It’s said that “history” is written by the winners, skewing it one way or another. In recent times, history has been unmade by media — as FDR and Charles Lindbergh exemplify.

What if they called a war and peace broke out instead? That's exactly what happened during the Christmas season of 1914 when the soldiers themselves called a truce and, had it not been for intervention by the higher authorities on both sides, World War I might have ended.

CFR author Benn Steil admits Soviet agent Harry Dexter White, the top economic advisor to FDR and the architect of the Bretton Woods Conference that created the IMF and World Bank, also played a key role in bringing about the “Day of Infamy.”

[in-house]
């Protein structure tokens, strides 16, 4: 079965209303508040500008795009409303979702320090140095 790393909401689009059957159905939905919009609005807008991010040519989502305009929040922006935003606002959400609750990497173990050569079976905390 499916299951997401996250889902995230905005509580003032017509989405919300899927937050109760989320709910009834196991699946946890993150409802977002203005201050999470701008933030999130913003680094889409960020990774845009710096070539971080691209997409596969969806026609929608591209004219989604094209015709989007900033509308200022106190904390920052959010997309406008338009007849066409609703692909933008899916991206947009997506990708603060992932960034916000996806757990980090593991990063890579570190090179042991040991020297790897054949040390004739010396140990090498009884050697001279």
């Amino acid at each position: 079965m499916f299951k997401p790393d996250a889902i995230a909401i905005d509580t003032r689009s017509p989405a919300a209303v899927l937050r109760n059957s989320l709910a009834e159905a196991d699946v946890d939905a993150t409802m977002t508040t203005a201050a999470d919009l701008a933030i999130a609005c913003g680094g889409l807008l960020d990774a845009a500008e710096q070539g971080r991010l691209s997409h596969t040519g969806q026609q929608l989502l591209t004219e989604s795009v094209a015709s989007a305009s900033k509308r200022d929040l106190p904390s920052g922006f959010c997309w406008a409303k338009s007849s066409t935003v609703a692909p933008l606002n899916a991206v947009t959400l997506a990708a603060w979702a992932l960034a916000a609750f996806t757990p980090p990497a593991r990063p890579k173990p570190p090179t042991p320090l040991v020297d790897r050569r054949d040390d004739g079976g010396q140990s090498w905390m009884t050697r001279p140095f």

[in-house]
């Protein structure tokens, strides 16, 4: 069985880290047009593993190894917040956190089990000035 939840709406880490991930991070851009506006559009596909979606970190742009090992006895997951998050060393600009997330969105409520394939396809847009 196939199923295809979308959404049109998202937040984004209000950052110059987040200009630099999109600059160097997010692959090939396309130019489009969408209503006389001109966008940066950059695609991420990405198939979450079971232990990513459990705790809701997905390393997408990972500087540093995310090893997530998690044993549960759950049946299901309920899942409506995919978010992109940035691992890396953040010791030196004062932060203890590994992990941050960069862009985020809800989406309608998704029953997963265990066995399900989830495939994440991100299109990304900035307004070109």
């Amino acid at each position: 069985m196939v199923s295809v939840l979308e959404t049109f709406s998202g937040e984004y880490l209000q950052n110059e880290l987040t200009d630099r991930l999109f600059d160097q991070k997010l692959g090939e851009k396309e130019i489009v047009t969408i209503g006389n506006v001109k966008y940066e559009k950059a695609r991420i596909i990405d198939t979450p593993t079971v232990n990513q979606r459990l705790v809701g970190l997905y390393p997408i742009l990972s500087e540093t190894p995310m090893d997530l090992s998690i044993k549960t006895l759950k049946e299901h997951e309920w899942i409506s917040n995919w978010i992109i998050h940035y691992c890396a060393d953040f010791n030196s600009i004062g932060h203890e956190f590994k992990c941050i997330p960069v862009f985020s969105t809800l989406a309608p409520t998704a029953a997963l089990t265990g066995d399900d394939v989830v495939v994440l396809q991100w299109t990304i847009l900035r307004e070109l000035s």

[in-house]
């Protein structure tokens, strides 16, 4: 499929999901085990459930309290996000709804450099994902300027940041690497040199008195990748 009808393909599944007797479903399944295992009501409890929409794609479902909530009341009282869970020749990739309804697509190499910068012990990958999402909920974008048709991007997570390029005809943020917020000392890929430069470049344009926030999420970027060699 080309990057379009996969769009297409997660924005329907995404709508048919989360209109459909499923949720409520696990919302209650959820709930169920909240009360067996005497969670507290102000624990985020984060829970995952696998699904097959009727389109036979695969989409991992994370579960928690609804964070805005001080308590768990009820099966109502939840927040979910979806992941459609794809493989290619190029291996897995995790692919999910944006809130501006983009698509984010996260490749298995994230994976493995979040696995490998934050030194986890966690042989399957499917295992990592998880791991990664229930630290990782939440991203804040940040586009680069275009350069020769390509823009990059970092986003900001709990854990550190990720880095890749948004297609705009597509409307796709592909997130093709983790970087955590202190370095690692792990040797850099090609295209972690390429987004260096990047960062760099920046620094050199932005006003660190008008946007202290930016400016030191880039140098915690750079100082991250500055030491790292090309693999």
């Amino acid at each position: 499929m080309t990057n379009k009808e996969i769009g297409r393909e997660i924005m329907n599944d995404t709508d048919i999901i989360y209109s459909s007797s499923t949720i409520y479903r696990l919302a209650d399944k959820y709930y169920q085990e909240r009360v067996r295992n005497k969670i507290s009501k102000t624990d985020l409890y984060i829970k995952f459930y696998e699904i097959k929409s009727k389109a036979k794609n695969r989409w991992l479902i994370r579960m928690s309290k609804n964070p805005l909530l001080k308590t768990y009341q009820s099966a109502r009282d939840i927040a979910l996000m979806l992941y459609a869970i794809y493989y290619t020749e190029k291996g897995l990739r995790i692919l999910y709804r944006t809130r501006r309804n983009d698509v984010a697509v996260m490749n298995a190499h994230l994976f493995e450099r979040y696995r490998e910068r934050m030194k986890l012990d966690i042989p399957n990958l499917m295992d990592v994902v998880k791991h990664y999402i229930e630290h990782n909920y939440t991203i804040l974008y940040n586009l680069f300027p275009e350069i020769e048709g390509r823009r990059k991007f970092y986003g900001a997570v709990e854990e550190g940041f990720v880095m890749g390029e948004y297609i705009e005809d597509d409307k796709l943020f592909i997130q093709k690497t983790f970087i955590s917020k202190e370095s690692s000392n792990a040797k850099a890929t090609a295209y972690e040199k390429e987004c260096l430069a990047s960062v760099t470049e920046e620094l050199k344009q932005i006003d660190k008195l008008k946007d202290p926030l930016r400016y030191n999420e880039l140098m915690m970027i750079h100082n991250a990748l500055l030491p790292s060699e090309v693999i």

On December 4, 1945, the United States Senate passed the United Nations Participation Act, committing the United States to full, active participation in the United Nations.

On the first Thanksgiving Day, the Pilgrims began a custom of placing five grains of corn at the table so that the reason for their rejoicing might not be forgotten. Five grains of corn was the daily ration during those desperate days before the harvest when food was scarcely to be had.